5. The composition of any one of the preceding items in which the organic phosphate ester is at least one of resorcinol bis(diphenyl phosphate) (RDP) and bisphenol-A bis(diphenyl phosphate) (BPADP) and is present in an amount of 5 to 20 wt %.
 6. The composition of any one of the preceding items in which the metal hydrate is at least one of aluminum trihydroxide (ATH) and magnesium hydroxide and is present in an amount of 35 to 55 wt %.
 7. The composition of any one of the preceding items further comprising at least one of an anti-dripping agent, an antioxidant, UV-stabilizer, processing aid and filler.
 8. The composition of any one of the preceding items in which the TPU is at least one of polyether-based and polyester-based polyurethane and is present in an amount of 60 to 90 wt %, based on the weight of TPU/Si-g-EVA polymer blend.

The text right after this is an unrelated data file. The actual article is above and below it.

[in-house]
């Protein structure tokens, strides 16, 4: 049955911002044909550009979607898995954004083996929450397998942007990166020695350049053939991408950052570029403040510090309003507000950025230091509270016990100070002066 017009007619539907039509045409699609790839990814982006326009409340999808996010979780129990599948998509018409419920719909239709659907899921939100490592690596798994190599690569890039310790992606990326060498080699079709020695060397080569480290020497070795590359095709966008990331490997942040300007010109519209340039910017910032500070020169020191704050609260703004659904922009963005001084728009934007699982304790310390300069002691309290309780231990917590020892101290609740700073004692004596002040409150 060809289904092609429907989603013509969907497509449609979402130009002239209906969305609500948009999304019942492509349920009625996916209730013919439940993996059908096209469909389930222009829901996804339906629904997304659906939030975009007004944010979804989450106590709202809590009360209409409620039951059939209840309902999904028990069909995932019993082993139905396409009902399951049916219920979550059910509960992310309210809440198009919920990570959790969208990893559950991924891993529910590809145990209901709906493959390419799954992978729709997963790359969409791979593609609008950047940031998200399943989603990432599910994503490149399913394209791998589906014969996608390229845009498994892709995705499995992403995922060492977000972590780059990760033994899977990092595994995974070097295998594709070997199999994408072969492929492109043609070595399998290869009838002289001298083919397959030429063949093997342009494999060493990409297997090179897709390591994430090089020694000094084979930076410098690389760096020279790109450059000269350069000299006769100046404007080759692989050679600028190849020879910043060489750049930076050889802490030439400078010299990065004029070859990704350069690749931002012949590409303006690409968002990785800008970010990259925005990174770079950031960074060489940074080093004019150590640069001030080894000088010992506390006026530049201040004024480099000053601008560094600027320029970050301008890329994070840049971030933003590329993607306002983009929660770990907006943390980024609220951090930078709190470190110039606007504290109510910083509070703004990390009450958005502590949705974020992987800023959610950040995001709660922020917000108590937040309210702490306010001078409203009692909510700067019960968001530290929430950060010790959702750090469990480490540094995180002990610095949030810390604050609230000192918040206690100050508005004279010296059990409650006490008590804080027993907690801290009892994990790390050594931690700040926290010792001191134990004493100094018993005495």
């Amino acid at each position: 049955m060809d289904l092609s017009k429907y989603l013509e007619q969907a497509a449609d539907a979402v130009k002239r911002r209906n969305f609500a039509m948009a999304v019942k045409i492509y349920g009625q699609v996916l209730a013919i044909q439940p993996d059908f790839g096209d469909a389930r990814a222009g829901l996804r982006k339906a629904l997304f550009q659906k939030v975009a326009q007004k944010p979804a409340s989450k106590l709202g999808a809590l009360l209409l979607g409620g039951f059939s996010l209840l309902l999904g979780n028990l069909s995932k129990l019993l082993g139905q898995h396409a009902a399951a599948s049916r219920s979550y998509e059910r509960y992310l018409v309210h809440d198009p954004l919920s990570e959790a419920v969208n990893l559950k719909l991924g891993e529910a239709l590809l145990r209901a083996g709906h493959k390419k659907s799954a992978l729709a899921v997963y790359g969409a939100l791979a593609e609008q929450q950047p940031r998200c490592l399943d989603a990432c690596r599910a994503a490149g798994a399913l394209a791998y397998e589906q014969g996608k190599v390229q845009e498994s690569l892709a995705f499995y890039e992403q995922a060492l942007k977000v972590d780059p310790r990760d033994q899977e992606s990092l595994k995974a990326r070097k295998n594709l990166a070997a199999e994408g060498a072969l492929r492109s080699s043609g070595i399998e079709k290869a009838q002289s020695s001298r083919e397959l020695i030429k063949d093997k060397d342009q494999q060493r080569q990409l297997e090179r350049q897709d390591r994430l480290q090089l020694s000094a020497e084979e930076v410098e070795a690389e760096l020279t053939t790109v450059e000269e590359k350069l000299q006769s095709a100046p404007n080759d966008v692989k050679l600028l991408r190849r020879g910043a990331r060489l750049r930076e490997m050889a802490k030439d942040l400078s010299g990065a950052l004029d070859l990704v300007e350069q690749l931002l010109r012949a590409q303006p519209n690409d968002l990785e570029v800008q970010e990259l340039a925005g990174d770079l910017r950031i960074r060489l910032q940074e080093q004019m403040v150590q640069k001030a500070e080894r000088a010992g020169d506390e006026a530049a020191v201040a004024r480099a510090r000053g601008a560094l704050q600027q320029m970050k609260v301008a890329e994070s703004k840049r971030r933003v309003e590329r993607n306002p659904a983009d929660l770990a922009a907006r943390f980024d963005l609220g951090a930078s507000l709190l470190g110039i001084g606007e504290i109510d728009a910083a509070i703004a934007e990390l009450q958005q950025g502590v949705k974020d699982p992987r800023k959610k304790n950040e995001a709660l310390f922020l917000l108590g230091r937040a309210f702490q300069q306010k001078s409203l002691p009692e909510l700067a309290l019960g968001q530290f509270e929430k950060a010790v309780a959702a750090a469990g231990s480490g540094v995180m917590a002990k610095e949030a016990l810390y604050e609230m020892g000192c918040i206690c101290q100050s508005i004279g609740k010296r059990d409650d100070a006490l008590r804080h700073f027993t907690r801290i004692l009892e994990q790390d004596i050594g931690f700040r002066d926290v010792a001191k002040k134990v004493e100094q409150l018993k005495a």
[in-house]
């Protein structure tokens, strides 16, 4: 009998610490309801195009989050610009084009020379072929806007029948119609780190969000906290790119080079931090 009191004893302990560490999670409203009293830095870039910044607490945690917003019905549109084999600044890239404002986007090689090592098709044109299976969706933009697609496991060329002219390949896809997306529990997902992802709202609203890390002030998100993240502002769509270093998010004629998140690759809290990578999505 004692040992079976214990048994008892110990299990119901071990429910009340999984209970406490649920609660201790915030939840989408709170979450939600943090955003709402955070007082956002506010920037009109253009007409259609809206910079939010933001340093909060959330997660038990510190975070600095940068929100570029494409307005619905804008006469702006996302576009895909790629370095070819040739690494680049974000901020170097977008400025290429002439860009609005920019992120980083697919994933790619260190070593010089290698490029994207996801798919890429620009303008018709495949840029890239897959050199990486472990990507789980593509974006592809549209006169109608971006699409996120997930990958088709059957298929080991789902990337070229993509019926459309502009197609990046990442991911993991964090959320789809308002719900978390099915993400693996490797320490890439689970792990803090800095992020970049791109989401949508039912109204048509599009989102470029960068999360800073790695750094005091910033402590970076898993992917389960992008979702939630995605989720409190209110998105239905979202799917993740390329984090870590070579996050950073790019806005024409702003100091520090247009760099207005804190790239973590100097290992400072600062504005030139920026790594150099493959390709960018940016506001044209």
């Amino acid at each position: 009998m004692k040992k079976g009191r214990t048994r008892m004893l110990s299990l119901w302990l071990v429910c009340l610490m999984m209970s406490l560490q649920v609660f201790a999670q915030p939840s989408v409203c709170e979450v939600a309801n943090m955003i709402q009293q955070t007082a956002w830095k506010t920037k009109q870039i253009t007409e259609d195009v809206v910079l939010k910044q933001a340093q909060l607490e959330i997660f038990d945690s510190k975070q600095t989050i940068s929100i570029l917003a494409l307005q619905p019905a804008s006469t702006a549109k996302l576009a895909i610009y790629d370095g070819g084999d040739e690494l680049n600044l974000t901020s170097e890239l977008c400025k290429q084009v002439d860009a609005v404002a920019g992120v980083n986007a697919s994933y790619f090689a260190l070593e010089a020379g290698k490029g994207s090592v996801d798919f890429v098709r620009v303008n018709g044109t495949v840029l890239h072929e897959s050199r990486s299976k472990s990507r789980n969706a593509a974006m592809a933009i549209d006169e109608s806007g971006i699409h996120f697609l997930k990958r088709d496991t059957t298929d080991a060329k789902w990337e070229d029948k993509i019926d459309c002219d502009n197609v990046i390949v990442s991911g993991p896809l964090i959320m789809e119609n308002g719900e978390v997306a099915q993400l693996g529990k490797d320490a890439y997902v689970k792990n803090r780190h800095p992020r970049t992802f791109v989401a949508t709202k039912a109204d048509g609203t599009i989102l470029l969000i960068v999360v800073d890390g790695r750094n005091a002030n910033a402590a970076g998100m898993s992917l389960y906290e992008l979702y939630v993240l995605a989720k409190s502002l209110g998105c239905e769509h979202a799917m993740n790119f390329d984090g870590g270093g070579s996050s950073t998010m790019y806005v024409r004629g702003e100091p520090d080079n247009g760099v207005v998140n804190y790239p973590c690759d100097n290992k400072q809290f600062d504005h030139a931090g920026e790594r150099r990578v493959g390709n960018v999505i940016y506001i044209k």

9. An article comprising the composition of any one of the preceding items.
 10. The article of item 9 in the form of a wire or cable covering.
BRIEF DESCRIPTION OF THE DRAWINGS
 FIGS. 1A-1F are atomic force microscopy images of Samples 8-10 TPU and crosslinked Si-g-EVA blends.
DETAILED DESCRIPTION OF THE PREFERRED EMBODIMENT
 Unless stated to the contrary, implicit from the context, or customary in the art, all parts and percents are based on weight and all test methods are current as of the filing date of this disclosure. For purposes of United States patent practice, the contents of any referenced patent, patent application or publication are incorporated by reference in their entirety (or its equivalent US version is so incorporated by reference) especially with respect to the disclosure of definitions (to the extent not inconsistent with any definitions specifically provided in this disclosure) and general knowledge in the art.